Mr. Pemberton Billing, an air pioneer, failed to secure election to Parliament for Mile End in January, 1916, but two months later, after five Zeppelin raids, was returned for East Herts.

Nominations close tomorrow.

There is an interesting article by an aeronautical correspondent on air defence in the Guardian today (4). It cautions against too much optimism over the recent successes in night interception:

All the heavy bomber successes which have so far been achieved without loss have come during periods when the fighters were unable to make contact with the bombing machines. The bombers were either using the dark as cover or else were using clouds. At no time in the present war has the big bomber shown itself capable of piercing fighter screens. It must be able to evade the fighters or else it will be shot down in large numbers.

This is most obviously true in daylight -- 'We dare not send over large bombing aeroplanes by day' -- but even at night, large size 'is a serious drawback when the visibility is sufficiently good to allow the defending fighters to make contact'. And it is on clear, moonlit nights that British air defences have claimed most of their victims.

From these brief and somewhat sketchy comments upon the existing position it will be appreciated that the air war at night has reached now a stage where the degree of success obtained by night fighter interceptor fighters must determine who will gain the upper hand. Should the Germans manage to get ahead of us in the process of night interception they would be able to check our counter-bombing attack on targets in Germany while maintaining their own attacks on our cities at about the same intensity.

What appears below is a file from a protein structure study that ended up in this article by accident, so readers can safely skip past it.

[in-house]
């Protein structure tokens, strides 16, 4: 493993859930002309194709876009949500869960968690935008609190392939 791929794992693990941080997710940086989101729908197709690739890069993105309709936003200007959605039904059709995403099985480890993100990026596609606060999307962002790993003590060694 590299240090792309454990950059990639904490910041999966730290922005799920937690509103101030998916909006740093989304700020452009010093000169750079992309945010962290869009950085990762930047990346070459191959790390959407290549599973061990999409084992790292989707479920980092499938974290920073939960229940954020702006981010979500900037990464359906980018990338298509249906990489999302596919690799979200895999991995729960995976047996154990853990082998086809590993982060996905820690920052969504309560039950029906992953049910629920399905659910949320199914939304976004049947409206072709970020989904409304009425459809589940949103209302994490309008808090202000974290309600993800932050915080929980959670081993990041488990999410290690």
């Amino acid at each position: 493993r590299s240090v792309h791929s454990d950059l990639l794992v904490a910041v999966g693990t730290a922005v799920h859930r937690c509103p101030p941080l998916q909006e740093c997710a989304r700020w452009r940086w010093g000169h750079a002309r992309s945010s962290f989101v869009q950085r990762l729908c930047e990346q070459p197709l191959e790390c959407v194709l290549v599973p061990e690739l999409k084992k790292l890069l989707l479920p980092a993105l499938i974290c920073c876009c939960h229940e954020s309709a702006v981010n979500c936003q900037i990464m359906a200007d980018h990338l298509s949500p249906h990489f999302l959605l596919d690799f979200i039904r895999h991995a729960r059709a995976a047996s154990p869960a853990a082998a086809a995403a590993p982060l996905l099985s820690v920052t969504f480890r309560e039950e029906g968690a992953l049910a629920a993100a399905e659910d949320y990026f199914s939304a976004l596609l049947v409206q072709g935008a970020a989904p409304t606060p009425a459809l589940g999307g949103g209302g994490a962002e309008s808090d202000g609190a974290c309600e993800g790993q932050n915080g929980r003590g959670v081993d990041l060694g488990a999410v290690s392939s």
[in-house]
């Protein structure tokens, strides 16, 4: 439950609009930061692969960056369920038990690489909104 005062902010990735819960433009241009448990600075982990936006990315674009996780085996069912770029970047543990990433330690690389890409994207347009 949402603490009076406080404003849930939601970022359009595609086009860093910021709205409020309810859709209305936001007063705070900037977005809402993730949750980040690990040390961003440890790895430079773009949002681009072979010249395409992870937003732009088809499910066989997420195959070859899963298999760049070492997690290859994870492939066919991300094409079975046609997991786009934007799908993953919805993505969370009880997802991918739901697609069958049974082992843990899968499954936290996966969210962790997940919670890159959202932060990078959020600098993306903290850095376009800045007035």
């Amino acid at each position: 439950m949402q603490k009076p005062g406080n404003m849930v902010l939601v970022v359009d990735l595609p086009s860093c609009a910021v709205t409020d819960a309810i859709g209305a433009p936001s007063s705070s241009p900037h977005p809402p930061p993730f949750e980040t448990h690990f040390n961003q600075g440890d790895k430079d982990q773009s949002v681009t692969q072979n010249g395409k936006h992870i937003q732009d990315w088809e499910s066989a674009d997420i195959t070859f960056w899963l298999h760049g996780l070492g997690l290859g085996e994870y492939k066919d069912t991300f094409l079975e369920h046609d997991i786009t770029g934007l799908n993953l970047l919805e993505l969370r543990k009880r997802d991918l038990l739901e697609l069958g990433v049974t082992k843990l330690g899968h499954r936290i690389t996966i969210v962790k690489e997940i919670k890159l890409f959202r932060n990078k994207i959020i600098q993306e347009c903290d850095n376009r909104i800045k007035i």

The 'crucial test' will come on dark nights. And

It is when the detection and interception of aircraft depend not upon the directions from the operations-room and finally the eye-sight of the pilots but when they depend upon the use of special instruments that the test comes.

Both Britain and Germany have been working on these 'special instruments'. 'It is a race between highly complex and scientific methods of detection and interception in the dark [...] and so far it must be confessed that there is no positive evidence that we are winning it'.

An article on the conditions of enemy aliens in internment camps notes that, while there are still cases of, for example, 'Nazis and anti-Nazis being kept together in the women's camps in the Isle of Man', there is 'general satisfaction now' (3) with the way the Home Office is handling the matter. (Except for unnamed 'irresponsible journalists' who claimed that the government is '"coddling" internees'). The same cannot be said of enemy aliens in the Dominions, it seems:

Conditions in Canada and Australia are far worse than they are here. It seems from letters to England that all internees in Canada, even though in the entirely Jewish camps, are treated as prisoners of war and all those in Australia as convicted criminals.

Perhaps somebody should remind the Australian authorities that transportation ended in 1868.